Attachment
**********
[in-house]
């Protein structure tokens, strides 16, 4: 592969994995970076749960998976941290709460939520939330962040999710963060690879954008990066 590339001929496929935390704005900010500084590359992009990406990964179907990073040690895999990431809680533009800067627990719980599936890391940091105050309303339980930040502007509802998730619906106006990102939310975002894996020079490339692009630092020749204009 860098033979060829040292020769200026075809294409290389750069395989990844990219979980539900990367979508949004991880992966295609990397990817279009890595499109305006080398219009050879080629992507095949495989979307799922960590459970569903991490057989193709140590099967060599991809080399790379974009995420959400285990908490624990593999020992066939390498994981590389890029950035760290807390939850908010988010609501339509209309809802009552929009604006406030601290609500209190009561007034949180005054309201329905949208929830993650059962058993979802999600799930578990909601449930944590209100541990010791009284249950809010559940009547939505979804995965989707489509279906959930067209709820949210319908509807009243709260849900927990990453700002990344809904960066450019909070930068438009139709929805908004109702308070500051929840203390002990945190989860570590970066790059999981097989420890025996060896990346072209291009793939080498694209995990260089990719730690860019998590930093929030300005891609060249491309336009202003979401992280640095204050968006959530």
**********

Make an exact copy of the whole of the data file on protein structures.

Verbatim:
[in-house]
């Protein structure tokens, strides 16, 4: 592969994995970076749960998976941290709460939520939330962040999710963060690879954008990066 590339001929496929935390704005900010500084590359992009990406990964179907990073040690895999990431809680533009800067627990719980599936890391940091105050309303339980930040502007509802998730619906106006990102939310975002894996020079490339692009630092020749204009 860098033979060829040292020769200026075809294409290389750069395989990844990219979980539900990367979508949004991880992966295609990397990817279009890595499109305006080398219009050879080629992507095949495989979307799922960590459970569903991490057989193709140590099967060599991809080399790379974009995420959400285990908490624990593999020992066939390498994981590389890029950035760290807390939850908010988010609501339509209309809802009552929009604006406030601290609500209190009561007034949180005054309201329905949208929830993650059962058993979802999600799930578990909601449930944590209100541990010791009284249950809010559940009547939505979804995965989707489509279906959930067209709820949210319908509807009243709260849900927990990453700002990344809904960066450019909070930068438009139709929805908004109702308070500051929840203390002990945190989860570590970066790059999981097989420890025996060896990346072209291009793939080498694209995990260089990719730690860019998590930093929030300005891609060249491309336009202003979401992280640095204050968006959530």